Tamales! Oh, how I love tamales.
Growing up, we only made tamales once a year for Christmas, because we made such huge batches (150-200 at a time, sometimes!). They would last for a couple months, being able to eat them for breakfast, lunch, and dinner! Or even just a snack.
As I have grown older and have learned the ways of making tamales, I try to make them more often than once a year, but honestly it’s just a lot of work, even if I’m not making almost 200 at a time.
But I did make some this past week and I am so glad I did! I have been craving them for a while, and last time I made them, I wasn’t able to eat as many as I wanted to. But now, I have about 20 to myself and my husband is out of town for two weeks, so they are all mine (I might save him a couple).
A lot of the ingredients throughout this recipe were not precisely measured, so as I go along, some of the things I say may not make a lot of sense. I’m going mostly off of memory and what I know it’s supposed to look like, so sorry ahead of time if nothing is precise or exact. I tried to include pictures to help visualize what I’m trying to describe.
Now, as the title says, these are tamales Hondureños. They are made with banana leaves, instead of corn husks, and filled with two different kinds of masa, as well as a whole slew of ingredients. As I go through the directions, I’ll explain what all is needed. They may seem a little weird, but they are so flavorful and wonderful and can be enjoyed any time of day!
Now let’s begin:
The first part of preparing the tamales is cooking what you need to fill them. This consists of the chicken, rice, potatoes, and masa. For the rice and potatoes, you only cook them halfway because you will be steaming the tamales, so they will cook more inside. Mushy rice is gross.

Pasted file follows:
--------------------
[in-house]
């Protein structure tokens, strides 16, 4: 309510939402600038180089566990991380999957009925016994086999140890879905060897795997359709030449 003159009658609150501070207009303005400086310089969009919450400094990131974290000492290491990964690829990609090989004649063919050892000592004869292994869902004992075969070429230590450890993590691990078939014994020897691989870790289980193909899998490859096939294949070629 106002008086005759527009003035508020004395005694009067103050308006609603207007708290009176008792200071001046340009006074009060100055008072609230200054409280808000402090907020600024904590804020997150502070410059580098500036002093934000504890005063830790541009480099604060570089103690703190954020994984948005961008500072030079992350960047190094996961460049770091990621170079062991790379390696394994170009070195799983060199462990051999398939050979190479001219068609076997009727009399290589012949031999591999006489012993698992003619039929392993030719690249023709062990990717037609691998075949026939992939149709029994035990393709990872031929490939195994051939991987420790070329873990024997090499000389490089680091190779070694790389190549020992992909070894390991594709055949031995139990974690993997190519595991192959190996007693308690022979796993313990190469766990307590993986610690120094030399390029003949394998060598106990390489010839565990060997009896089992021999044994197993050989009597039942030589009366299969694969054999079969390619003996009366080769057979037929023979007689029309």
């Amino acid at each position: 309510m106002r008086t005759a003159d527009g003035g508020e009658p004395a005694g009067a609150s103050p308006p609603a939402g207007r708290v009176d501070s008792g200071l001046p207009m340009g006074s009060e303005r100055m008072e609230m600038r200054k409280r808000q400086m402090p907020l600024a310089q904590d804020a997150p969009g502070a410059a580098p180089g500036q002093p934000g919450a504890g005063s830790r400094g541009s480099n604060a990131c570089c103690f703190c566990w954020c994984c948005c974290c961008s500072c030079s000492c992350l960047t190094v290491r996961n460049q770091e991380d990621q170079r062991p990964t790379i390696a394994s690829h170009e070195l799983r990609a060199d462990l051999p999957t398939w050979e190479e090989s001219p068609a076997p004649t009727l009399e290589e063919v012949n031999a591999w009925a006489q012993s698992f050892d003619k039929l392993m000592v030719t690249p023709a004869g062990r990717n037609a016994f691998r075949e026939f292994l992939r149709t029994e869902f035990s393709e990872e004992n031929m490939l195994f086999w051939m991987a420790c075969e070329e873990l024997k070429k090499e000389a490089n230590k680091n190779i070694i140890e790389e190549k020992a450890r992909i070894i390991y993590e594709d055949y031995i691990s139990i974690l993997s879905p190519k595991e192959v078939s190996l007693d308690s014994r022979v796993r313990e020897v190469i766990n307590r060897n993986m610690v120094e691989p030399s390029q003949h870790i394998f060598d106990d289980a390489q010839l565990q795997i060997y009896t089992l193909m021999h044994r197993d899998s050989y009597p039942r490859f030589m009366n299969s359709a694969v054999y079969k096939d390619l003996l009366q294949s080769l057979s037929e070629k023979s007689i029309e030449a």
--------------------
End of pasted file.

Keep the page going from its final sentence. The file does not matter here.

As for the chicken, we usually just boil it. I know that’s typically considered a no-no in the cooking world, but honestly it’s an easy way to cook the chicken. Just be sure to season the water well and let it cook passively.
Before you prepare the masa, you should sweat the onions and garlic. I used about a garlic and a half (what do you call an entire garlic-thing? I have no idea.) and a whole, medium-sized yellow onion.
It wouldn’t be a Hispanic household if you didn’t have random containers holding something other than what they are labeled for, am I right?
Anyway, after you sweat the onions and garlic until they are beautifully fragrant, set them aside to add to the masa later.
Onto the masa:
As I said earlier, we make two different colored masas: red and white. You are supposed to make more of the white than the red, but somehow it always ends up that there is more red leftover than white.
To begin you dilute the maseca in water. 2 pounds of maseca for the white masa and 1.5 pounds of maseca for the red masa.
While you dilute the maseca, you should add in the onions and garlic (2/3 of the pan to the white masa, 1/3 of the pan to the red masa), as well as the chicken flavor cubes (10 for the white masa, 12 for the red masa).